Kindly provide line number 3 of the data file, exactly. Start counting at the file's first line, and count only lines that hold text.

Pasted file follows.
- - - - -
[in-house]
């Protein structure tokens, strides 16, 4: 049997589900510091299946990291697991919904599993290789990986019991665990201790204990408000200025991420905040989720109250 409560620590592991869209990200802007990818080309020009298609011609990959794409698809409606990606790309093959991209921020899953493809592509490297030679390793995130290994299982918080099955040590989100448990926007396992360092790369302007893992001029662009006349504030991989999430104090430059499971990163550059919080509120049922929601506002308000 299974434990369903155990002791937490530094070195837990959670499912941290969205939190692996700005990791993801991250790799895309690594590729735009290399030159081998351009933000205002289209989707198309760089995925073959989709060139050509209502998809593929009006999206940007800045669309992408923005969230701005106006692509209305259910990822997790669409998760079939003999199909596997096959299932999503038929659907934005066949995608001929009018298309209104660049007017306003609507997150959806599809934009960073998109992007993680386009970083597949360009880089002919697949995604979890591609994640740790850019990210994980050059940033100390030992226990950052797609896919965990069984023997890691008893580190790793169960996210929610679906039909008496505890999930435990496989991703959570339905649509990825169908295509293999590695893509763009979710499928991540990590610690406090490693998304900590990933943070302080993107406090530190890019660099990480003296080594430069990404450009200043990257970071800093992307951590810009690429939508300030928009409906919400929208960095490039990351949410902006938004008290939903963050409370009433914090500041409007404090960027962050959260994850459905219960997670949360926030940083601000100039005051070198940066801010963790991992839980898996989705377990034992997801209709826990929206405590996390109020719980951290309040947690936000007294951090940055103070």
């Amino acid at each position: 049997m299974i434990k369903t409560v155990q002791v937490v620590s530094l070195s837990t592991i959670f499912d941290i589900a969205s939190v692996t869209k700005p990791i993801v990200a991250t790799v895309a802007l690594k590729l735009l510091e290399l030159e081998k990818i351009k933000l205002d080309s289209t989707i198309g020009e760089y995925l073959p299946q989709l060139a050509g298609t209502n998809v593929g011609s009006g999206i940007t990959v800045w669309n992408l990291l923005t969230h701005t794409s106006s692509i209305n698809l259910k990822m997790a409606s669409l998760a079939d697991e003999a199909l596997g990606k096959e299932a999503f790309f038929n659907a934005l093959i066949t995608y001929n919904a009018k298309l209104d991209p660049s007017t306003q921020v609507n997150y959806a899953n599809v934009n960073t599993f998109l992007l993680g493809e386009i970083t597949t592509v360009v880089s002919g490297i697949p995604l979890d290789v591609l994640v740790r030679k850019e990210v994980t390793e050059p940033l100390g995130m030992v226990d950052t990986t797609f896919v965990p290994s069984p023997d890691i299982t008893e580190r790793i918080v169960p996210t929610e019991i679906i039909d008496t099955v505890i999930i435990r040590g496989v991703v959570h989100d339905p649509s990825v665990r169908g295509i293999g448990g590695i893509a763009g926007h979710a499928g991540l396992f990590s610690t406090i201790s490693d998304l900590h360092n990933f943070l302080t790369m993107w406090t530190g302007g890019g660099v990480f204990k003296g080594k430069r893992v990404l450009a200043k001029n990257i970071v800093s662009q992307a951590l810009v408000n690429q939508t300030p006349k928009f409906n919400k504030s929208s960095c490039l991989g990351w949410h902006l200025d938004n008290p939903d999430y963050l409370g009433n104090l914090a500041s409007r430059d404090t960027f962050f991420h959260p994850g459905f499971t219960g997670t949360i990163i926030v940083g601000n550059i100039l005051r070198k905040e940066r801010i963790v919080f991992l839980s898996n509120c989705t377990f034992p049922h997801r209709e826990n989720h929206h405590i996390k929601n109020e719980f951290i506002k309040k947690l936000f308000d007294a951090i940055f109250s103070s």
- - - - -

């Amino acid at each position: 049997m299974i434990k369903t409560v155990q002791v937490v620590s530094l070195s837990t592991i959670f499912d941290i589900a969205s939190v692996t869209k700005p990791i993801v990200a991250t790799v895309a802007l690594k590729l735009l510091e290399l030159e081998k990818i351009k933000l205002d080309s289209t989707i198309g020009e760089y995925l073959p299946q989709l060139a050509g298609t209502n998809v593929g011609s009006g999206i940007t990959v800045w669309n992408l990291l923005t969230h701005t794409s106006s692509i209305n698809l259910k990822m997790a409606s669409l998760a079939d697991e003999a199909l596997g990606k096959e299932a999503f790309f038929n659907a934005l093959i066949t995608y001929n919904a009018k298309l209104d991209p660049s007017t306003q921020v609507n997150y959806a899953n599809v934009n960073t599993f998109l992007l993680g493809e386009i970083t597949t592509v360009v880089s002919g490297i697949p995604l979890d290789v591609l994640v740790r030679k850019e990210v994980t390793e050059p940033l100390g995130m030992v226990d950052t990986t797609f896919v965990p290994s069984p023997d890691i299982t008893e580190r790793i918080v169960p996210t929610e019991i679906i039909d008496t099955v505890i999930i435990r040590g496989v991703v959570h989100d339905p649509s990825v665990r169908g295509i293999g448990g590695i893509a763009g926007h979710a499928g991540l396992f990590s610690t406090i201790s490693d998304l900590h360092n990933f943070l302080t790369m993107w406090t530190g302007g890019g660099v990480f204990k003296g080594k430069r893992v990404l450009a200043k001029n990257i970071v800093s662009q992307a951590l810009v408000n690429q939508t300030p006349k928009f409906n919400k504030s929208s960095c490039l991989g990351w949410h902006l200025d938004n008290p939903d999430y963050l409370g009433n104090l914090a500041s409007r430059d404090t960027f962050f991420h959260p994850g459905f499971t219960g997670t949360i990163i926030v940083g601000n550059i100039l005051r070198k905040e940066r801010i963790v919080f991992l839980s898996n509120c989705t377990f034992p049922h997801r209709e826990n989720h929206h405590i996390k929601n109020e719980f951290i506002k309040k947690l936000f308000d007294a951090i940055f109250s103070s």